The defeat of the Burr Ridge voters that was delivered to a home rule ballot question on Mar 17 is a sign that that people have become increasingly suspicious of tax increase proposals disguised as fairness and good government initiatives. These are the remarks of a local business owner and village trustee Zach Mottl.
Mottl had helped fight a battle against the proposal. “People didn’t listen to the nonsense about how home rule would be good for the village,” Mottl told the DuPage Policy Journal. “They educated themselves about what it really meant, and they got fired up about it.” Mayor Gary Grasso had backed the Burr Ridge initiative, which lost heavily 1,654 to 608 on March 17, the primary day.
Democratic Gov. J.B. Pritzker had termed his proposed progressive tax a “fair tax”. According to him, under the ‘fair tax’, the wealthy will pay more tax than the current flat tax. However, the tax experts are warning that in the ‘fair tax’ the middle class will also have to end up paying more as well. The proposal is a constitutional amendment that will be on the November ballot.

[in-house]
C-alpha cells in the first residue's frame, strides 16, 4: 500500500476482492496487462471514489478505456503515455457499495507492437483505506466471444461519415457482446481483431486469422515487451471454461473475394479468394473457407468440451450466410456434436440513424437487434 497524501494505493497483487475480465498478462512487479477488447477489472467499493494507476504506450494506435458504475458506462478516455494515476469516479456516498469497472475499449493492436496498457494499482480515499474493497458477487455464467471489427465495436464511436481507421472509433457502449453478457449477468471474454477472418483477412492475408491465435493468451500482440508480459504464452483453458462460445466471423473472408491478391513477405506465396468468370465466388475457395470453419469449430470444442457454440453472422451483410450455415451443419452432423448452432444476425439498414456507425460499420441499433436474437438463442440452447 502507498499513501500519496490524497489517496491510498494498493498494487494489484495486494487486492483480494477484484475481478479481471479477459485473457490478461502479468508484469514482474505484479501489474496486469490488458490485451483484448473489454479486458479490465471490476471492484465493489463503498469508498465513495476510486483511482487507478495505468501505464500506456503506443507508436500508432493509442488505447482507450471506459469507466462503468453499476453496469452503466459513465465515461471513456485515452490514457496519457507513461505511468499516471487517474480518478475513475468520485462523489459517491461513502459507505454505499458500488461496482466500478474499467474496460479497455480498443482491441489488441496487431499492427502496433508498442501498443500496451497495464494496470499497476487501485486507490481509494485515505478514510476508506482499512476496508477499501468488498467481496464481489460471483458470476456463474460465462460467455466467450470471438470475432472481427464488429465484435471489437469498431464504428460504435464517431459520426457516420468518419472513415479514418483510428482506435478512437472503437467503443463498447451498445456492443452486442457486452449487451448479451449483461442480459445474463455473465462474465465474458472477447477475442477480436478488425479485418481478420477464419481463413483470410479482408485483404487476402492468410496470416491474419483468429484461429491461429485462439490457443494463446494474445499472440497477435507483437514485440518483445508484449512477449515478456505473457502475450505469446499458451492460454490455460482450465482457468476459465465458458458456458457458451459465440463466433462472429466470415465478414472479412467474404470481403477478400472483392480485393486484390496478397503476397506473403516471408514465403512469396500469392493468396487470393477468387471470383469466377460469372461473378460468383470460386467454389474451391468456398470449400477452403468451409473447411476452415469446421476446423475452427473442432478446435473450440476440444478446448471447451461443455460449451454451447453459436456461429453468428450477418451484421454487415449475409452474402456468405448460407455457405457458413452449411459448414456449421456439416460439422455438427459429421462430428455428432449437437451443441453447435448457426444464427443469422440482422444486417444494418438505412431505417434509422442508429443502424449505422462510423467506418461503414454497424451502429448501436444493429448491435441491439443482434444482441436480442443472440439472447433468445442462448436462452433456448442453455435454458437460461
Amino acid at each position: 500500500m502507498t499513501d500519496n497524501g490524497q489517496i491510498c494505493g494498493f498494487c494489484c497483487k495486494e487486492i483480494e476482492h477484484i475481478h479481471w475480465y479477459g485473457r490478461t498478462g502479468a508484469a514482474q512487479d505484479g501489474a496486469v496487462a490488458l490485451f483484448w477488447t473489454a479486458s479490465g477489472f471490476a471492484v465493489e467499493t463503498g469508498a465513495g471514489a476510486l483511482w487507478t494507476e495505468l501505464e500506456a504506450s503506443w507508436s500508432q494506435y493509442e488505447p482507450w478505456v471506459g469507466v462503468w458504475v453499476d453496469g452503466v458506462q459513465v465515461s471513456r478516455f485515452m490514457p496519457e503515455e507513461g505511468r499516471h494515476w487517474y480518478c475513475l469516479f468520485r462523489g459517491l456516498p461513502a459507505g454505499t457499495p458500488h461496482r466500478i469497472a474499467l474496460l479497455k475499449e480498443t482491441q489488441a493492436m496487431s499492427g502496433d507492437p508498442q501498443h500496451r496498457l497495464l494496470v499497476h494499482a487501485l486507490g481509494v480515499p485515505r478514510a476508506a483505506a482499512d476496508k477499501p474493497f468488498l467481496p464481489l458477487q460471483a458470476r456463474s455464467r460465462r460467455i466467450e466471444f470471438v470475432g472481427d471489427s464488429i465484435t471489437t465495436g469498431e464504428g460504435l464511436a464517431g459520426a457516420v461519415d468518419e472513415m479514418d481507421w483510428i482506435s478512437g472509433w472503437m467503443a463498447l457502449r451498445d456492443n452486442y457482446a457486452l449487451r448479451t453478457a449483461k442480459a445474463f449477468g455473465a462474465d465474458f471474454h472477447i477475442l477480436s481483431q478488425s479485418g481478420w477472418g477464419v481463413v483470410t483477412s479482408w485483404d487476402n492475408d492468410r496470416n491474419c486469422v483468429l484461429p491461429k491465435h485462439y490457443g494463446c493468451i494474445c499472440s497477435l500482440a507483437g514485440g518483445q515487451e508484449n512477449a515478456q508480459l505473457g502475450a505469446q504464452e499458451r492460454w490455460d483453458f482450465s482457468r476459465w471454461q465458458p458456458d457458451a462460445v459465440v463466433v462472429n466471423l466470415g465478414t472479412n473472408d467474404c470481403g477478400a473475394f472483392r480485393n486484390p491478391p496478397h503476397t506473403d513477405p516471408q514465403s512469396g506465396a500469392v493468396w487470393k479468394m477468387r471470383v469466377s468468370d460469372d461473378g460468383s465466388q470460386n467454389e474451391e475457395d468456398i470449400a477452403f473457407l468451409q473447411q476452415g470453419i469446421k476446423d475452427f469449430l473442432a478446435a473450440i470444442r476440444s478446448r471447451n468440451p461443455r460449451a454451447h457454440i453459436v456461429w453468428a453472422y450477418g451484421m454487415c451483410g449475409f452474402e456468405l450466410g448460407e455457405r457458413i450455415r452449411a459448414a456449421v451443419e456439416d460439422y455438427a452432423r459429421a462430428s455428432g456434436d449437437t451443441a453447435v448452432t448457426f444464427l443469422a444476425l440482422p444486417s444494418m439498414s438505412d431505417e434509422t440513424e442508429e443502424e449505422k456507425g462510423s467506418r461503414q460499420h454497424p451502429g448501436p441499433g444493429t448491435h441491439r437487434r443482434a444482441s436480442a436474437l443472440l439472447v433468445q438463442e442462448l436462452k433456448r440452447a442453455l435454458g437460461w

Burr Ridge’s Grasso argued that home rule status would give the village more flexibility in spending revenue generated by the hotel-motel tax. Now, tourism must be promoted as near all the revenue generated by the tax must be spent upon it. This is a state requirement for non-home rule local governments.
The state-mandated caps on local taxes are not obligated to home rule municipalities. Property taxes, gasoline taxes, sales taxes, and other levies can go as high as the board of a home rule municipality allows. “People saw it as a power grab,” said Burr Ridge attorney Ellen Raymond, who engineered a grassroots effort to defeat home rule. “And they also understood local governments are not constrained by promises or even resolutions not to raise taxes in the future.”